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"Everything contributes."

After years of remembering this quote but not being able to remember who said it, nor being able to find it via Google, tonight I picked up a paperback of short stories that had been assigned in my undergrad days, and found it in the introduction. Here it is, for my records and your enlightenment:

"Carson McCullers...once asked Hortense Calisher if she had wanted her children, saying that she herself had felt children would interfere with her work. Hortense Calisher answered, 'Yes, I did want them, and yes, they did interfere--but everything does. And everything contributes. Writers know this instinctively.'"*

THANK you, Ms. Calisher! I have clung to those words for inspiration in dark and busy times even though I couldn't remember your name. And, appropriately, I picked up the book as something to look at while pacing around with the baby in the front carrier, getting him to fall asleep.

It's another way of saying, "If you don't live life, how can you possibly write about it?", which I have to keep reminding myself when I get tempted to lock myself up and avoid the world.

*Quote from Women and Fiction, ed. Susan Cahill, 1975.

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( 6 comments — Leave a comment )
pith
Dec. 2nd, 2006 03:45 pm (UTC)
That's an excellent quotation. Somewhere along the line, I think people got the notion that writing is some magical, mystical gift granted by the gods and that we all have to devote ourselves wholly to it. That would be a nice life if any of us could have it, but the reality is that most writers have families and "outside lives" and (until they get popular/famous enough) other jobs. I think writing is fabulous, don't get me wrong, but if you pack up your pen and paper the moment a distraction creeps in, you're not a writer.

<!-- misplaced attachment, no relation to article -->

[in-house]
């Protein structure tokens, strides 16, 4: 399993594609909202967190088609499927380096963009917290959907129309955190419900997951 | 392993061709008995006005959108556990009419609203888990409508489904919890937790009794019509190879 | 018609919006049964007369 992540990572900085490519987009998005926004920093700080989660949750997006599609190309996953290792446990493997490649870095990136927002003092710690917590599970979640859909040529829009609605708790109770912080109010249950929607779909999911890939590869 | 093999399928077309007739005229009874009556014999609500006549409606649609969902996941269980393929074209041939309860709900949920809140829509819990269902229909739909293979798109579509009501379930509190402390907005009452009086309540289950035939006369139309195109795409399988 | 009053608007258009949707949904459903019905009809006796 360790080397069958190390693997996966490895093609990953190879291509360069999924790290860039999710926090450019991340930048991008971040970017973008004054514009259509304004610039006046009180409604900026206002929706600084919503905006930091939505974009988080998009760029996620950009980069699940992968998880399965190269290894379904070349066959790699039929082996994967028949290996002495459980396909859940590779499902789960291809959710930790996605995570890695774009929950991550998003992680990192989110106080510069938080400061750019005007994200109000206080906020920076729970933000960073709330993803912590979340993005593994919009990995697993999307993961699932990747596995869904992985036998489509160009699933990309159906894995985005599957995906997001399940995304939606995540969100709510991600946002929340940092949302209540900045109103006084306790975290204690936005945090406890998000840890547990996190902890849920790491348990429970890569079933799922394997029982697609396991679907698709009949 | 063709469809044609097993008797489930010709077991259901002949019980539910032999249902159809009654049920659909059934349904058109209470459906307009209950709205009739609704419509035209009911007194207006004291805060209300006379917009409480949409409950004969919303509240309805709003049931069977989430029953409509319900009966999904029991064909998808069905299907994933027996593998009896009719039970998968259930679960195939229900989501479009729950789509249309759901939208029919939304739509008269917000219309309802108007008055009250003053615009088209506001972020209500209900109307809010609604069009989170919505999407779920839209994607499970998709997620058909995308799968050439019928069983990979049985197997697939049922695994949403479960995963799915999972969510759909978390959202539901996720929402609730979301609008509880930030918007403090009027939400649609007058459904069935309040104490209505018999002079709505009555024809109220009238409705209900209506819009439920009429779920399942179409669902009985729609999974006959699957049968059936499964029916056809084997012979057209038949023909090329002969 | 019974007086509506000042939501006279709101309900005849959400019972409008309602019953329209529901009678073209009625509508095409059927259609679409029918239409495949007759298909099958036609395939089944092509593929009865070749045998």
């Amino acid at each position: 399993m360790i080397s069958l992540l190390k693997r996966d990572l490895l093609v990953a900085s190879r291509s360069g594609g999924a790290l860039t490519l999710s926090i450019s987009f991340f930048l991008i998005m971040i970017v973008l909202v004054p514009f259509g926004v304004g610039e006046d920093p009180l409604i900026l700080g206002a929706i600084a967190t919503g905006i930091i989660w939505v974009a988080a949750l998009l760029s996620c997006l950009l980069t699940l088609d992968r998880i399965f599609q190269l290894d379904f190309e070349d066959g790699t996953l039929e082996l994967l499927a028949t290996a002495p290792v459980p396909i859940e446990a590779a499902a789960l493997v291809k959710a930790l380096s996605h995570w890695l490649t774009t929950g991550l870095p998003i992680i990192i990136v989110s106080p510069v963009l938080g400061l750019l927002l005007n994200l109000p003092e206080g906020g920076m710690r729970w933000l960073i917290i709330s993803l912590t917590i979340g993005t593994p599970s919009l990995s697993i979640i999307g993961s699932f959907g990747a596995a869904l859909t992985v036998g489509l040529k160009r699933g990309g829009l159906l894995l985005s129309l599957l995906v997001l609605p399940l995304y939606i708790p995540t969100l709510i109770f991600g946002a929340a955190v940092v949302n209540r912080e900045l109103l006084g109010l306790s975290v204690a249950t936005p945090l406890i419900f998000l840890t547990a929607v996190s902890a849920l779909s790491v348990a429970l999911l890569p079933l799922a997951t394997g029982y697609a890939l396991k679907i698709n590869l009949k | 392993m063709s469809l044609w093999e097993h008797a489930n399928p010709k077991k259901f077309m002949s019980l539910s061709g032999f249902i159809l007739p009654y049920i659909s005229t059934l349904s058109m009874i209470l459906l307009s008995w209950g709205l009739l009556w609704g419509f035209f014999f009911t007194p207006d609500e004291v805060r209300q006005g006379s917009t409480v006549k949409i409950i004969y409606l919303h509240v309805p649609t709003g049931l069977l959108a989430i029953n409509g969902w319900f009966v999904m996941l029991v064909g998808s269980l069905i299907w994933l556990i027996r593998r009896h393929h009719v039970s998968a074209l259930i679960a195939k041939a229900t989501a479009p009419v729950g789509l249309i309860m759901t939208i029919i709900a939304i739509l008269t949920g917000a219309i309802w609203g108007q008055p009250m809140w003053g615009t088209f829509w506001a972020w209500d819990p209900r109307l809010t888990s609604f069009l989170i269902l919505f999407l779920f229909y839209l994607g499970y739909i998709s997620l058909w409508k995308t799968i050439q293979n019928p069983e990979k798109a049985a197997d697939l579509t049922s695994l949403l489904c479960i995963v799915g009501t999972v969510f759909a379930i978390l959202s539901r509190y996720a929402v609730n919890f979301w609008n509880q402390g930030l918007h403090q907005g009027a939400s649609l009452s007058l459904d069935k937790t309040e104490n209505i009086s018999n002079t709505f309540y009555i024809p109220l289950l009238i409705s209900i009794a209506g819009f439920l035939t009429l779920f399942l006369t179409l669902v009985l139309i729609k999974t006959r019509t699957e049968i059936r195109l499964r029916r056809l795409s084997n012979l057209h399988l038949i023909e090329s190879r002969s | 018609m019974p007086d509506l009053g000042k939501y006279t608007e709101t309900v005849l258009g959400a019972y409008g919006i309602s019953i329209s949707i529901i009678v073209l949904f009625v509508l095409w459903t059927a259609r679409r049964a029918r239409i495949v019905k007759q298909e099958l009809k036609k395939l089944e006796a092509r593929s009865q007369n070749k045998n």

(Apologies for any typos. This font shows up super small on my monitor.)
mollyringle
Dec. 4th, 2006 08:08 pm (UTC)
I just changed the style again, so this should be easier to read now. :)

Yes, I never quite bought the importance of starving and suffering for one's art. Writing for 15 minutes whenever you get a chance is quite good enough, and might even have a beneficial distilling effect on what you choose to write.
thomas_a_kempis
Dec. 2nd, 2006 04:59 pm (UTC)
Wouldst Consider A Chair Swing for Lemondrop?
Even though we weren't writing books, we gave thanks for the inventors of the motor operated infant chair swing...perhaps that is how Kalquessa wound up wanting to ride Clip Clop The Wonder Horse into oblivion, it worked well with her and it beat taking her for a ride in the car to get her to sleep.

Sleep, sweet sleep that knits up the ravelled sleeve of care. :)

Attagirl,

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mollyringle
Dec. 4th, 2006 08:10 pm (UTC)
Re: Wouldst Consider A Chair Swing for Lemondrop?
We don't have a motorized swing, but I've thought about it. Might work, since sometimes the car does the trick; but might not, since he more often likes the close proximity to Mom or Dad as a ticket to sleep. On such days I just consider it a good weight-bearing exercise to carry him around!
thomas_a_kempis
Dec. 5th, 2006 02:43 am (UTC)
Re: Wouldst Consider A Chair Swing for Lemondrop?
If you're happy, it's ok...

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kalquessa
Dec. 3rd, 2006 12:54 am (UTC)
True dat.
( 6 comments — Leave a comment )